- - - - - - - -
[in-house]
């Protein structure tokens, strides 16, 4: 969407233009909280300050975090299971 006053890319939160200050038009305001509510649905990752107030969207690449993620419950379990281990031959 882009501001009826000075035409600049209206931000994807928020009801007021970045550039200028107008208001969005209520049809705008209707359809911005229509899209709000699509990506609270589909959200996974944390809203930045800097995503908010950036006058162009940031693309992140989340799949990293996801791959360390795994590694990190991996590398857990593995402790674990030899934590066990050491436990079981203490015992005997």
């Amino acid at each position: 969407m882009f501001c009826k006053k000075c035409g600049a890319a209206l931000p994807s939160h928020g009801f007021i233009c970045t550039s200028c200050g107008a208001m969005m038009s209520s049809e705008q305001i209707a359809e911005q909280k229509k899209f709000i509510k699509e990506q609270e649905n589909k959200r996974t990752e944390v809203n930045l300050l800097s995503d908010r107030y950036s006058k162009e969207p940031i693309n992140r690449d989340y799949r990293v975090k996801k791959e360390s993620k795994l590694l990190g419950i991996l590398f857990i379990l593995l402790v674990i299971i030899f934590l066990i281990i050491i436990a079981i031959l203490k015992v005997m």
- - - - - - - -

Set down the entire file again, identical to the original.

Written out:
[in-house]
């Protein structure tokens, strides 16, 4: 969407233009909280300050975090299971 006053890319939160200050038009305001509510649905990752107030969207690449993620419950379990281990031959 882009501001009826000075035409600049209206931000994807928020009801007021970045550039200028107008208001969005209520049809705008209707359809911005229509899209709000699509990506609270589909959200996974944390809203930045800097995503908010950036006058162009940031693309992140989340799949990293996801791959360390795994590694990190991996590398857990593995402790674990030899934590066990050491436990079981203490015992005997």
């Amino acid at each position: 969407m882009f501001c009826k006053k000075c035409g600049a890319a209206l931000p994807s939160h928020g009801f007021i233009c970045t550039s200028c200050g107008a208001m969005m038009s209520s049809e705008q305001i209707a359809e911005q909280k229509k899209f709000i509510k699509e990506q609270e649905n589909k959200r996974t990752e944390v809203n930045l300050l800097s995503d908010r107030y950036s006058k162009e969207p940031i693309n992140r690449d989340y799949r990293v975090k996801k791959e360390s993620k795994l590694l990190g419950i991996l590398f857990i379990l593995l402790v674990i299971i030899f934590l066990i281990i050491i436990a079981i031959l203490k015992v005997m």